Timeline: Emahoy Tsegué-Maryam Guèbrou (1923 - )
August of 2013, the city of Jerusalem hosted a series of tribute concerts dedicated to the music of Ethiopian violinist, pianist and composer, Emahoy Tsegué-Maryam Guèbrou. It was the first time that her music had been performed in that city. However, her recordings had been around for decades. Her solo piano waltzes have a unique lilt and style, with an almost blues-like quality. Perhaps that’s why Guèbrou has been nickname “The Honky-Tonk Nun.”
Emahoy was born in Addis Ababa to a very influential, wealthy family. At the age of six, Guèbrou and her sister, Desta were sent to a boarding school in Switzerland. There she began her study of the piano and violin and was introduced to Western Classical music. After returning to Ethiopia, she pursued a career as a concert pianist and as a singer, performing for the Emperor Haile Selassie I. She was an outspoken feminist, fighting for equality and the right to be heard. She was the first woman to serve with the Ethiopian civil service, the first to sing in the Orthodox church and first to work as a translator with the church. Emahoy is fluent in seven different languages.
In 1936, Mussolini invaded Ethiopia and the Second Italo-Ethiopian War began. Members of Guèbrou’s family were murdered and the rest were taken as prisoners. After the war was over, Emahoy picked up her studies right where she left off. She traveled to Cairo, to study with the famous Polish violinist, Alexander Kontorowicz. At the age of 23, it seemed like all of her dreams were coming true. She was offered a scholarship at the Royal Academy of Music in London, but for reasons we don’t know or understand, she was not granted permission to go.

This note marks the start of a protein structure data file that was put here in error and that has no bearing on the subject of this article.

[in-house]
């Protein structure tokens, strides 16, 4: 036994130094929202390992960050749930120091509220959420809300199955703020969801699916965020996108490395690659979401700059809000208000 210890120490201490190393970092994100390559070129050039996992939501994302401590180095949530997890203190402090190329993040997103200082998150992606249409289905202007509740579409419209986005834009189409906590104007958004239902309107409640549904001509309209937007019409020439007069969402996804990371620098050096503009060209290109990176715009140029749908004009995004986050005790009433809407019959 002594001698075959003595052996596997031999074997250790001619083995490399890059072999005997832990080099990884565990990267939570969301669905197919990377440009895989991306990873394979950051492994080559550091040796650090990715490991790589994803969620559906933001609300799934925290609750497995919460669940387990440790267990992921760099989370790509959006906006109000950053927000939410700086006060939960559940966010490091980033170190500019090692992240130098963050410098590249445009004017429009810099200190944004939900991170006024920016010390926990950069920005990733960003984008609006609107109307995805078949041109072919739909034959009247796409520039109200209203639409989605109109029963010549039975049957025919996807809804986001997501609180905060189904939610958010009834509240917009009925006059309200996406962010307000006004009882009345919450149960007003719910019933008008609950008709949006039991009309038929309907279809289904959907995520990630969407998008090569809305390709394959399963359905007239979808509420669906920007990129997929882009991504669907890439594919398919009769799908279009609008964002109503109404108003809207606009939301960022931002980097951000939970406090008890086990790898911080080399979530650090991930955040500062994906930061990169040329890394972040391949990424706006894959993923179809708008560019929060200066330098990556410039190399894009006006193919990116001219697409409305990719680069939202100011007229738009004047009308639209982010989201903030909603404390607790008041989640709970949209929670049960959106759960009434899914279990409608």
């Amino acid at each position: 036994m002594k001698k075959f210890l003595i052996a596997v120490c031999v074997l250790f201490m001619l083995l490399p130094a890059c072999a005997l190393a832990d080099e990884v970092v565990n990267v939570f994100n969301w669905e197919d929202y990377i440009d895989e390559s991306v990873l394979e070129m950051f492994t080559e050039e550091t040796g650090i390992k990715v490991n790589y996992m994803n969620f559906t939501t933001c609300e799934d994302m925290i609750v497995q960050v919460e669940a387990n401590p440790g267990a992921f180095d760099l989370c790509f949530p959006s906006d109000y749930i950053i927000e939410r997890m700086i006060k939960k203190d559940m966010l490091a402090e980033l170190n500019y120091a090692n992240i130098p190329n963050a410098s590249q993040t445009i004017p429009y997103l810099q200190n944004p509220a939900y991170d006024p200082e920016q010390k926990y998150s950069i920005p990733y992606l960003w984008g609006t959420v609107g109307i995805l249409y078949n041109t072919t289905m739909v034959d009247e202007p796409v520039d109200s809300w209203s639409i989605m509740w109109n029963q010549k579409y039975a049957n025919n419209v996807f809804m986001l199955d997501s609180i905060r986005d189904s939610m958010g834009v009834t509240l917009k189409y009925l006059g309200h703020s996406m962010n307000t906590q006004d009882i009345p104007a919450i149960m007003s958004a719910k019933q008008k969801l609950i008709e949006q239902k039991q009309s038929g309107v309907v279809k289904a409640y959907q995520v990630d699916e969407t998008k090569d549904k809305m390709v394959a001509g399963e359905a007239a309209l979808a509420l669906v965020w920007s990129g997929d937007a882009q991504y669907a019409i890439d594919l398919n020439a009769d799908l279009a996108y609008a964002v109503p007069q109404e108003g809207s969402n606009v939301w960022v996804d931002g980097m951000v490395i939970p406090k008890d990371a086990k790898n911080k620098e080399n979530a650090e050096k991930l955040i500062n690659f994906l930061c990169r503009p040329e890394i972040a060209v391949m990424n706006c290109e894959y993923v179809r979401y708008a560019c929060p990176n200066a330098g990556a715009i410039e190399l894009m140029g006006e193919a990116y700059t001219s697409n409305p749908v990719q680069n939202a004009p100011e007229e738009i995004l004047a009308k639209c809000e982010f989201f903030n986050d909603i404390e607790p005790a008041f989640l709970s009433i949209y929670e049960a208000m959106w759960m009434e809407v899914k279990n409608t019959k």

This disappointment led her to abandon music and turn to God. Guèbrou became a nun, spending a decade, barefoot in a remote hilltop monastery in Ethiopia.
After ten years, she returned to Addis Ababa to live with her mother. Here, with the encouragement of her sister, Emahoy rekindled her love for music and began to develop her own style, blending together the classical music of her early training, the songs of the Ethiopian people and the chants that surrounded her in worship.
In the 1960s and 70s, Emahoy began a recording career, for the expressed purpose of raising funds for children of soldiers killed in war. To this day, all the proceeds of Guèbrou’s music, recordings and publications are used to help children in Africa and Washington D.C. discover and study music.
In 1984, as communism took hold in Ethiopia, Guèbrou left her homeland and settled in Jerusalem, where she continued her work in the Ethiopian monastery there. Emahoy turns 98 this year and her passion for music is only growing. She is still composing new pieces on an upright piano, draped in Ethiopian flags in her small room in the monastery.
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